In this sector, R&D is critical. Several research projects conducted by Imperial College London in the United Kingdom are funded by us. We also collaborate with a number of Italian and Spanish institutions. Research and development helps us better understand how cannabis chemicals function, how they affect patients, and how we may enhance the quality of our products. Medical cannabis research will become more prevalent. However, since cannabis is a complex plant, it will take time to learn how all of the chemicals operate and interact with one another. While we had no trouble doing research in Europe, we ran into some difficulties in the United States. However, research in the United States has become more accessible as a result of the United Nations’ rescheduling of medicinal cannabis.

What European nations are the most lucrative in terms of medicinal cannabis?

Today, Germany is Europe’s largest market, followed by Italy and the United Kingdom. A trial experiment was initiated in France a few months ago. In 2022, Spain is anticipated to legalize medicinal cannabis. Italy and the United Kingdom are two countries with a lot of promise. Italy, for example, was the world’s third nation to legalize medicinal cannabis. However, there has been considerable lag in providing medicinal cannabis access throughout the years. Due to a lack of supply, medicinal cannabis is only available to a restricted number of Italian patients. Curaleaf International has, nevertheless, succeeded to register one of our extracts as a (active pharmaceutical ingredient active API) in Italy, in collaboration with Italian medical cannabis distributor Farmalabor. We will dispatch our items to Italy in a few weeks. As a result, we are hopeful that this development will help to alleviate the shortage of cannabis for Italian patients.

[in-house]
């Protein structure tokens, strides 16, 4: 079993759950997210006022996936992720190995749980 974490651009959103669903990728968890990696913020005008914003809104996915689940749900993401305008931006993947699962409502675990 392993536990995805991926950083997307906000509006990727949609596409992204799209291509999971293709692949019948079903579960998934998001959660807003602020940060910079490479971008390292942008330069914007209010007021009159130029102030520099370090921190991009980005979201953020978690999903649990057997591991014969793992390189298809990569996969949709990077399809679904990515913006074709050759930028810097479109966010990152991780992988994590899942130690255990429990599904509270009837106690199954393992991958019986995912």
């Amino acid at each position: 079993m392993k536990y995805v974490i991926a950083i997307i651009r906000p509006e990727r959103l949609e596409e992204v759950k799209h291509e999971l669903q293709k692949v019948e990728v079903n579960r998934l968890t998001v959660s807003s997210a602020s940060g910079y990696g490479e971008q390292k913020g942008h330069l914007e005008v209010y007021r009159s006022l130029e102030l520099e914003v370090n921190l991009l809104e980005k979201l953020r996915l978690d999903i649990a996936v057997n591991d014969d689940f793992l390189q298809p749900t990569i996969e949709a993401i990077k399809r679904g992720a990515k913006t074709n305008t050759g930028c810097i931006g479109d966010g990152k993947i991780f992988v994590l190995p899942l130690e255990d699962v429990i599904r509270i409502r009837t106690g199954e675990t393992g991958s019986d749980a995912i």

What does the CBD market in Europe look like in the future?

CBD is a fascinating market in Europe, despite the fact that it is still quite fragmented for a variety of reasons. Big businesses aren’t yet fully committed, and the regulatory picture in Europe isn’t yet clear. The European Commission (EC) and the European Food Safety Authority (EFSA) recently approved a synthetic CBD new food application filed by Farmabios, an Italian firm with which we collaborated a few months ago. If we finish this procedure, we will soon have an ingredient that is entirely compliant in all European states. The CBD industry is especially intriguing because it may act as a bridge to cannabis usage for recreational purposes.

Do you believe that the federal legalization of recreational cannabis in the United States will encourage European nations to follow suit?

The present political debate in Europe on recreational cannabis, in my opinion, cannot be influenced by the United States. Even though the United States, Canada, and Uruguay have prepared the path to legalization, European nations will continue ahead independently of what happens in North America. The federal legalization in the United States might hasten the process in Europe by making politicians more willing to regulate it in their own nations. The Netherlands and Switzerland have both implemented pilot programs to regulate recreational cannabis in Europe. Luxemburg and Malta have announced plans to legalize cannabis for recreational use and decriminalize its production. Portugal, Italy, and Germany are all attempting to legalize or decriminalize recreational cannabis in various ways. It’s important to remember that cannabis has been banned in the United States for more than 70 years. I believe that the stigma around cannabis is dissipating, and that public view is shifting as a result of medicinal cannabis research.